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approximate modes are usually so close to exact modes [18, 29] that it is not worth the extra computational cost. As a matter of fact, the RTB approximation allows for quick calculations of the lowest-frequency modes of large systems described at atomic level [18]. Indeed, when two residues are placed in each block, Fb is a 3Nr × 3Nr matrix, where Nr is the number of residues. So, it has the same size as matrices diagonalized within the frame of methods based on simplified protein representations, when only Cα atoms are taken into account [12, 13, 17]. When six residues are placed in each block, Fb is a Nr × Nr matrix, that is, it has the same size as contact matrices diagonalized within the frame of the fastest method allowing for B-factors calculation [16]. Of course, the RTB approximation can only be used for calculating modes in which the so-defined blocks behave almost rigidly. Even in that case, calculated frequencies are found to be higher than exact ones, reflecting the fact that atoms belonging to a given block cannot relax so as to lower the energetical cost of the normal mode motion. However, for frequencies lesser than 40 cm−1 , at least when one amino-acid is put in each block, a linear relationship between approximate and exact frequencies holds, that is, νrtb = dp · νs where νs and νrtb are frequencies obtained using, respectively, standard approaches or the RTB approximation. In the case of a set of proteins of various sizes, using CHARMM force-field [22] and an 8.5 Å cutoff for electrostatic interactions, it was found that dp does not depend upon protein size or fold type (dp = 1.7 ± 0.1) [18]. This enables us to get fair estimates for exact frequencies, once the approximate ones are known. Note that dp seems to increase linearly, as a function of the number of amino-acid residues put in each block. Indeed, dp is nearly equal to 1.7, 2.1, 2.4, and 3.0, when each block contains 1, 2, 3, or 5 residues, respectively. However, in the later case, the linear relationship between νs and νrtb only holds for frequencies below 15 to 20 cm−1 [18]. Note also that dp depends little upon the details of the electrostatic potential. In the present study of AdK normal modes, where a 9.0 Å cutoff and a distance-dependant dielectric constant are used, dp is found equal to 1.8 and 3.2, respectively, when each block contains one or five residues. In Figure 5.4, Qd , the quality of the motion description (see Equation 5.2), is given for each standard normal mode of AdK when the 100 lowest-frequency approximate modes are taken into account in Equation 5.2 (n = 100), as they are calculated with the RTB approximation, with one (black squares) or five (white squares) residues per block (results are also shown when Tirion’s modes are used for the description; see Section 5.2.5). With one residue per block, RTB low-frequency modes are able to describe more than 80% of each standard mode of frequency lower than 10 to 15 cm−1 . Similar results were obtained previously, in the case of the HIV-1 protease [18]. With five residues per block, the quality of the description drops significantly as the frequency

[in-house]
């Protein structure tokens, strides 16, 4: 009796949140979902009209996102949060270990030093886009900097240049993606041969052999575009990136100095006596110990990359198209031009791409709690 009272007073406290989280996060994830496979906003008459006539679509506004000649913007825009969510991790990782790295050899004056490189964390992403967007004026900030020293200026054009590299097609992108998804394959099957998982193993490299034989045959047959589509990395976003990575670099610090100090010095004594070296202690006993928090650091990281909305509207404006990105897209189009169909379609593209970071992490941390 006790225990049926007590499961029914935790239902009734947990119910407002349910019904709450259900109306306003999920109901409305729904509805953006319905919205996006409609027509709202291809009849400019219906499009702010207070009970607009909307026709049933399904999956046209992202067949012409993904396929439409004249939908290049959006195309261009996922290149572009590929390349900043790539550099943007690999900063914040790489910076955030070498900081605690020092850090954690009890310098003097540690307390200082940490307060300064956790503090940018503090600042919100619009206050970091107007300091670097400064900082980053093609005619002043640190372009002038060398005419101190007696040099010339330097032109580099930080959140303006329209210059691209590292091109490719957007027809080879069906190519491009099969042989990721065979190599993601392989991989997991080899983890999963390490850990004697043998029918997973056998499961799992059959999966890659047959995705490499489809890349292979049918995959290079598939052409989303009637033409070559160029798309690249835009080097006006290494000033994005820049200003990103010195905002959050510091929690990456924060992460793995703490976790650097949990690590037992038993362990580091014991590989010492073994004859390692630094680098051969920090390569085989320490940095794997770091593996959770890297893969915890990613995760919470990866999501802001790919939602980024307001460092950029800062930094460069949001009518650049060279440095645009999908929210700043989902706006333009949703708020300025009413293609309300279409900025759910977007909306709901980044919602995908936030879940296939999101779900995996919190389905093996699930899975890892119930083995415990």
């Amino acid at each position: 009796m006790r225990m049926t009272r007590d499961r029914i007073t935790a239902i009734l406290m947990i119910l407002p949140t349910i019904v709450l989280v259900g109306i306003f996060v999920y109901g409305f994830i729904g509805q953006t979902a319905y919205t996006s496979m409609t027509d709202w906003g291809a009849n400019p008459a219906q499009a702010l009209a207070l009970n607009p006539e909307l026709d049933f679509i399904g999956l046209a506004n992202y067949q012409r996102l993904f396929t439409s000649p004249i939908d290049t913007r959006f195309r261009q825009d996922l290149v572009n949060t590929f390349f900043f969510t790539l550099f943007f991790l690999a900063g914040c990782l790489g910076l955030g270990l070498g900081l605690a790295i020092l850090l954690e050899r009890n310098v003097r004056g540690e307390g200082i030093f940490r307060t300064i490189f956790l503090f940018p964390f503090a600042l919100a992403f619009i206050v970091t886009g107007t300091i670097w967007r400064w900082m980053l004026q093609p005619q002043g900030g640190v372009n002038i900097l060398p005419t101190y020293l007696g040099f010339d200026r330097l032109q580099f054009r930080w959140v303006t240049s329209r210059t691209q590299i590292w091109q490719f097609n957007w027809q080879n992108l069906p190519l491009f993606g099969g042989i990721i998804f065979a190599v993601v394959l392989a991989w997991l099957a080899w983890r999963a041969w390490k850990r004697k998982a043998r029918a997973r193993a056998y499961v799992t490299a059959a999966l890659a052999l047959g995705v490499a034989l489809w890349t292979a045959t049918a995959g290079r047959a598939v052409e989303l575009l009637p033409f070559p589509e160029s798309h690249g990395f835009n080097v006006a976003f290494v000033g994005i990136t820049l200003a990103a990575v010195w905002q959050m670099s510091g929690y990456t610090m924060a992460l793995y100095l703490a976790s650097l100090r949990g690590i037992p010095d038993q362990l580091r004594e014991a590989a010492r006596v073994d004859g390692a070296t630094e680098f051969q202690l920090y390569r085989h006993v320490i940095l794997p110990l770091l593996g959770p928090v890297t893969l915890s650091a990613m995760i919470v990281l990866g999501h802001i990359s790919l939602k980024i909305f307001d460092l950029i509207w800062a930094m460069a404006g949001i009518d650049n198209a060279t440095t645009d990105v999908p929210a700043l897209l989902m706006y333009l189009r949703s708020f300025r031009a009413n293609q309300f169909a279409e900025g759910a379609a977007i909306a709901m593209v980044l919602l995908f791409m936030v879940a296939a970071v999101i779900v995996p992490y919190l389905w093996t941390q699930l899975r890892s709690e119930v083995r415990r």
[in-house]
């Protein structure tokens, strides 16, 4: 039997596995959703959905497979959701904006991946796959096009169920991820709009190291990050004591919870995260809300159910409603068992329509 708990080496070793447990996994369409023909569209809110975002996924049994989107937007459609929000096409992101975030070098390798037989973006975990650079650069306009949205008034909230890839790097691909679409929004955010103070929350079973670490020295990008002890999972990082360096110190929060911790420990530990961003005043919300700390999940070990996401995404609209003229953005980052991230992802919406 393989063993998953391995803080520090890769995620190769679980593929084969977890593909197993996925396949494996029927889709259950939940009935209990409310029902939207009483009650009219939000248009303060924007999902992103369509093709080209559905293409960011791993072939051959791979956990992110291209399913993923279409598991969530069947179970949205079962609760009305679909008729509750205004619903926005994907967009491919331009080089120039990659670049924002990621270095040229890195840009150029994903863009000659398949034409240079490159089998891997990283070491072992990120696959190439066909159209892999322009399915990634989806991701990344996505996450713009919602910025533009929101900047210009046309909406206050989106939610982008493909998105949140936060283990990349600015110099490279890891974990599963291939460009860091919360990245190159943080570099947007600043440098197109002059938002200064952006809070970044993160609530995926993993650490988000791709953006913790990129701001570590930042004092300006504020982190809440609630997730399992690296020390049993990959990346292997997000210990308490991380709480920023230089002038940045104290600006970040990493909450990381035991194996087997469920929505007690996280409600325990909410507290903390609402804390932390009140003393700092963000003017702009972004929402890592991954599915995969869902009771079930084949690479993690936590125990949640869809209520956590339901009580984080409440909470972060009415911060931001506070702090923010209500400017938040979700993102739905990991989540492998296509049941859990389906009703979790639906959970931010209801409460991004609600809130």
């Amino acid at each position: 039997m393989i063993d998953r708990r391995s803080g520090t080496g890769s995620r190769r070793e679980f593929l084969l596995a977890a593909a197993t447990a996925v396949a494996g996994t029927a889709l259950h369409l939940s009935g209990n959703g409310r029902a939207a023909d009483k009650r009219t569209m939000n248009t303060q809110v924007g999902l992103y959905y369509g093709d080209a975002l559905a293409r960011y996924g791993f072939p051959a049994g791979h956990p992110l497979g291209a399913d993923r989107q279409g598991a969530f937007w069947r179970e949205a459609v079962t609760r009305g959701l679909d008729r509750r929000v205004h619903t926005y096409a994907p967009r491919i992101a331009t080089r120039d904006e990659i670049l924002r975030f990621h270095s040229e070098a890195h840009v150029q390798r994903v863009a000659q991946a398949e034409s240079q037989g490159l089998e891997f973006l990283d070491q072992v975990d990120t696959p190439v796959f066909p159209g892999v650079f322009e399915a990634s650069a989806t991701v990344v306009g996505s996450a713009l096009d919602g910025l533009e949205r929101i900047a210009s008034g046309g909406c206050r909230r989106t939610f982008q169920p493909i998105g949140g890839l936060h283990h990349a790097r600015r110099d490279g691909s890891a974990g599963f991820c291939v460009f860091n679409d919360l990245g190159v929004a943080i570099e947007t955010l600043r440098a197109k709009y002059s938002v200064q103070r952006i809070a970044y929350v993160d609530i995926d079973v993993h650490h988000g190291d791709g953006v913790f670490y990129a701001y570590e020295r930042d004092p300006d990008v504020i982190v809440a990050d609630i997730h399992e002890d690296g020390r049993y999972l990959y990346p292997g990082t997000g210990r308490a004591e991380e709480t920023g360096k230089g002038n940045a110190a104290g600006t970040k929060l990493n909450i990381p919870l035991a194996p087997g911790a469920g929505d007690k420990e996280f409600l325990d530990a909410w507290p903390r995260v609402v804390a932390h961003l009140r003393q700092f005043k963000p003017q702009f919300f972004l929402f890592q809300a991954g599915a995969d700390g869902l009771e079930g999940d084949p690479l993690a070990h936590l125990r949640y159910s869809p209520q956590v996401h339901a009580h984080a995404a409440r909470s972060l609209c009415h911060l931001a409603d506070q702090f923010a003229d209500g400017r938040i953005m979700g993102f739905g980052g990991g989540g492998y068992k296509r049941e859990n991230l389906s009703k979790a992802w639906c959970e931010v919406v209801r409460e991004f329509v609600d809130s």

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Yves-Henri Sanejouand 100